By Abdul Rahman Suagibu –
NEW AFRICA BUSINESS NEWS, Freetown, Sierra Leone- It is of the essence to collectively kick against unlawful trade across boarder, going by the revelations by the United Nations Conference on Trade and Development (UNCTAD), those economic leakages that has created conduit pipe of leakages to the tune of $ 2.2 trillion yearly from the global economy.
UNCTAD in a communiqué after a forum of illicit trade said, the economic losses are nearly 3% of the world economy, while the illegality poses a threat to the achievement of global goals and requires concerted actions. From smuggling, counterfeiting and tax evasion to the trafficking of humans and wildlife, illicit trade is holding back progress, increasing costs and pushing Sustainable Development Goals (SDGs).
UNCTAD’s Head of Competition and Consumer Policies – Teresa Moreira said, “A dark side of globalization and the expansion of trade has been the alarming emergence of illicit trade”.
Example, she said illicit trade in pharmaceuticals is valued at between $ 75 billion and $ 200 billion annually, noting that; “If the trade were an economy, it would be eight largest in the world”. Moreira said illicit trade on the black and gray markets clearly risks all aspects of SDGs as it impoverishes governments of revenues for investment in vital public services.
Director General – Transactional Alliance to Combat Illicit Trade (TRACIT) Jeffrey Hardy, highlighted the impact of illicit trade on various countries, from illegal fishing affecting marine resources in Coastal Rica, to counterfeiting draining $ 93 billion from the European Union’s Gross Domestic Product (GDP) as well as 790,000 jobs. He said that, the statistics are pointers of the problems adding that; wildlife crimes are worth $ 23 billion.
“Insufficient attention has been given to substantial impact that illicit trade has and how it is holding back progress” Hardy said. He added that TRACIT has profiled into different strata, illicit trade on SDGs to help governments and businesses better understand and how illicit activity undermines progress on each of the goals. “Illicit trade has ‘macro impact ‘ as it cuts deeply across many of the SDGs undermining the achievement of the economic goals for poverty reduction, decent jobs and economic growth.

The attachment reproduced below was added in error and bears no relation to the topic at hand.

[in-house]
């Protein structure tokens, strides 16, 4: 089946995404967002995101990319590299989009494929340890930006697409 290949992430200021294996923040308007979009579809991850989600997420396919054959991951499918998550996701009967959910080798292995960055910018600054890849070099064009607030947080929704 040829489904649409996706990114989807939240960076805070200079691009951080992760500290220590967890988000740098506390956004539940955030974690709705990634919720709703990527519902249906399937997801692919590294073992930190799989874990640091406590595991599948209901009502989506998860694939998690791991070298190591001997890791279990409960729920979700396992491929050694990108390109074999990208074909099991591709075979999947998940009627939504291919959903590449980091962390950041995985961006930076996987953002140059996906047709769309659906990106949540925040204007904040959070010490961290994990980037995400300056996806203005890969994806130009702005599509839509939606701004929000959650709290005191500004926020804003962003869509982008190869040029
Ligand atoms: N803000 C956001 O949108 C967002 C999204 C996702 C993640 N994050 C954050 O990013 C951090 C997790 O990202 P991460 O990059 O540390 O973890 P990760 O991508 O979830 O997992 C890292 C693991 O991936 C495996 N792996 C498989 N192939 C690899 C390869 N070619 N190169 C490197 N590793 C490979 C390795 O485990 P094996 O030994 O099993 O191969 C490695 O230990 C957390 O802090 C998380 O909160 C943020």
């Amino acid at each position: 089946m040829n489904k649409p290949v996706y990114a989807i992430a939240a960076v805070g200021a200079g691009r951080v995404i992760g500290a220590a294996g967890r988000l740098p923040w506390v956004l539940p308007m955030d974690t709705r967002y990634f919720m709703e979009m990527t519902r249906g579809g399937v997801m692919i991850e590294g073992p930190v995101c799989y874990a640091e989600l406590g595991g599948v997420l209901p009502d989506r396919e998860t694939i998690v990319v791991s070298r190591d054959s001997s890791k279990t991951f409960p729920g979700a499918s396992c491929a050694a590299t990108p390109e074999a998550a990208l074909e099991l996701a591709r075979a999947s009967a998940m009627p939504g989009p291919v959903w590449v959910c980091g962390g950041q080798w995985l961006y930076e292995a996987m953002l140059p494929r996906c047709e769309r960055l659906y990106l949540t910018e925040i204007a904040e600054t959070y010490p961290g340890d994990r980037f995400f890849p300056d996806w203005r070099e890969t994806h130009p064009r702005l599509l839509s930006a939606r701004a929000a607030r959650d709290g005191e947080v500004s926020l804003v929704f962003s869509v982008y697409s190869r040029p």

“When it generates revenue for organized criminal and a terrorist group, illicit trade undermines goals for peace and stability”, Hardy noted.
He argued that most firms of illicit trade also plunder natural resources, abuse supply chains and ultimately expose consumers to fake and potentially harmful products, affecting related goals. It is feeding violence and breeding corruption, undermining trust in institutions, generating enormous illicit financial flows fueling organized crime and heightening threats to national and global security, the communiqué said.
Taonga Mushayavanhu – Ambassador of Zimbabwe to the United Nations Office at Geneva said, curtailing illicit trade is particularly critical for developing countries as they struggle against odds to finance SDGs through domestic revenues. He said illicit trade was a drag on his country’s minerals sector which generates over 60% of the nation’s foreign export earnings and constitutes 3% of its DGP.
The country’s clothing and tourism sector has also taken a big hit from trade in illegal markets. To remain on track towards the SDGs, UNCTAD said countries must prioritize efforts to reduce the deterrents focus of illicit trade and plug the fiscal leakages associated with it.
For New Africa Business News Abdul Rahman Suagibu Reports, Africa Correspondent
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